5) Add the crawler and give it permission to read the bucket and write to the catalog
Use this cfn stack to deploy the resources mentioned in the above steps

AWSTemplateFormatVersion: '2010-09-09'
Description: My data lake source

Resources:
  LakeformationSettings:
    Type: AWS::LakeFormation::DataLakeSettings
    Properties:
      Admins:
        - DataLakePrincipalIdentifier: arn:aws:iam::XXXXXXXXX:role/aws-reserved/sso.amazonaws.com/ap-southeast-2/AWSReservedSSO_AWSAdministratorAccess_85c5426c350156b8
  MySourceDataStore:
    Type: AWS::S3::Bucket
    DeletionPolicy: Delete
    Properties:
      AccessControl: Private
      BucketName: !Sub 'my-source-data-store-${AWS::Region}-${AWS::AccountId}'
      BucketEncryption:
        ServerSideEncryptionConfiguration:
          - ServerSideEncryptionByDefault:
              SSEAlgorithm: AES256

  MySourceGlueDatabase:
    Type: AWS::Glue::Database
    Properties:
      CatalogId: !Ref AWS::AccountId
      DatabaseInput:
        Name: my-source-glue-database-demo
        Description: String
  MySourceCrawlerRole:
    Type: AWS::IAM::Role
    Properties:
      AssumeRolePolicyDocument:
        Version: '2012-10-17'
        Statement:
          - Effect: 'Allow'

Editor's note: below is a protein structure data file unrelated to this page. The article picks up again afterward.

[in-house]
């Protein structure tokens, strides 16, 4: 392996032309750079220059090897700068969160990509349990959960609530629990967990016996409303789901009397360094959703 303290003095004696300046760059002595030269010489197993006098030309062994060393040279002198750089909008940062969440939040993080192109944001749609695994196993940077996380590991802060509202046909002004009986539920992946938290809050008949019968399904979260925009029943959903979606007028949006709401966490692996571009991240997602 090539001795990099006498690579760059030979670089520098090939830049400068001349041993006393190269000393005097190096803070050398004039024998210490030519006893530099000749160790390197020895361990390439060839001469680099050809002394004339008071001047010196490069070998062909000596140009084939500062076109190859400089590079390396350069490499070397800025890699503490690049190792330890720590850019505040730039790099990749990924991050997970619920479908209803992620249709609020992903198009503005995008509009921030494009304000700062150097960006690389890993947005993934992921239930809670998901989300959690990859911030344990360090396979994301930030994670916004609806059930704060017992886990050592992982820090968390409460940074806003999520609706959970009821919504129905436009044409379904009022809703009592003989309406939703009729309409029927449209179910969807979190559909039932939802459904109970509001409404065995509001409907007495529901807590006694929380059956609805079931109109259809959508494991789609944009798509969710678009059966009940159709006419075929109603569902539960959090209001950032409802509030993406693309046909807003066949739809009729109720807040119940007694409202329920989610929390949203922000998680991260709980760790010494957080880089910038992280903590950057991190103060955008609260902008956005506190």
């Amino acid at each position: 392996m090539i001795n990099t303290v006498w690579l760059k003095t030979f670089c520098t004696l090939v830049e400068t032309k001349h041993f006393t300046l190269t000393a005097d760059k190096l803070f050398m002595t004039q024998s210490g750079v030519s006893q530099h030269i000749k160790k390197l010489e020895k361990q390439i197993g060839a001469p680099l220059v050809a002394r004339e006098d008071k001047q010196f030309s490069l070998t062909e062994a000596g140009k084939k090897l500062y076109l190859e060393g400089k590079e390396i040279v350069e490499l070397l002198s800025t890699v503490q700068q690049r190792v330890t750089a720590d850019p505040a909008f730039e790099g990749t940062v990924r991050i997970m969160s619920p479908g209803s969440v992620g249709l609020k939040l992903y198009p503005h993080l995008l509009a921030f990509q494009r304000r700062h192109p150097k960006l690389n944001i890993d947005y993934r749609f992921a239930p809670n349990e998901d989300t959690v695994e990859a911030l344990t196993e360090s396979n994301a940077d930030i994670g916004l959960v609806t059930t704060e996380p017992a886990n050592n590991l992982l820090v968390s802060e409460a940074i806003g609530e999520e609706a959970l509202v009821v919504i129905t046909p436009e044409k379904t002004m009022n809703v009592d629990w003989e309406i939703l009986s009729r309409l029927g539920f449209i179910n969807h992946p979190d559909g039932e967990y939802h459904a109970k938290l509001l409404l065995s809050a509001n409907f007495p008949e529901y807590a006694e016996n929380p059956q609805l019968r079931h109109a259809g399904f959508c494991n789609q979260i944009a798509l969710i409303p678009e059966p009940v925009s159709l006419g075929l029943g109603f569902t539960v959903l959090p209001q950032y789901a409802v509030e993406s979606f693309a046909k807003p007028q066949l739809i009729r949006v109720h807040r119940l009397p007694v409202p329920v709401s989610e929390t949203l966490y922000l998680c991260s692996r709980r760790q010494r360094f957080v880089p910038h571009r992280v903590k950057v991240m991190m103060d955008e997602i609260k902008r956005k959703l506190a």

Principal:
              Service:
                - 'glue.amazonaws.com'
            Action:
              - 'sts:AssumeRole'
      Path: '/'
      Policies:
        - PolicyName: 'root'
          PolicyDocument:
            Version: '2012-10-17'
            Statement:
              - Effect: Allow
                Action:
                  - 'glue:*'
                Resource: '*'
              - Effect: Allow
                Action:
                  - 'logs:CreateLogGroup'
                  - 'logs:CreateLogStream'
                  - 'logs:PutLogEvents'
                  - 'logs:AssociateKmsKey'
                Resource: '*'
              - Effect: Allow
                Action: 's3:ListBucket'
                Resource: !GetAtt MySourceDataStore.Arn
              - Effect: Allow
                Action: 's3:GetObject'
                Resource: !Sub
                  - '${Bucket}/*'
                  - { Bucket: !GetAtt MySourceDataStore.Arn }

  MySourceCrawler:
    Type: AWS::Glue::Crawler
    Properties:
      Name: my-source-data-crawler
      Role: !GetAtt MySourceCrawlerRole.Arn
      DatabaseName: !Ref MySourceGlueDatabase
      Targets:
        S3Targets:
          - Path: !Ref MySourceDataStore
      SchemaChangePolicy:
        UpdateBehavior: 'UPDATE_IN_DATABASE'
        DeleteBehavior: 'LOG'

  SourceCrawlerLakeGrants: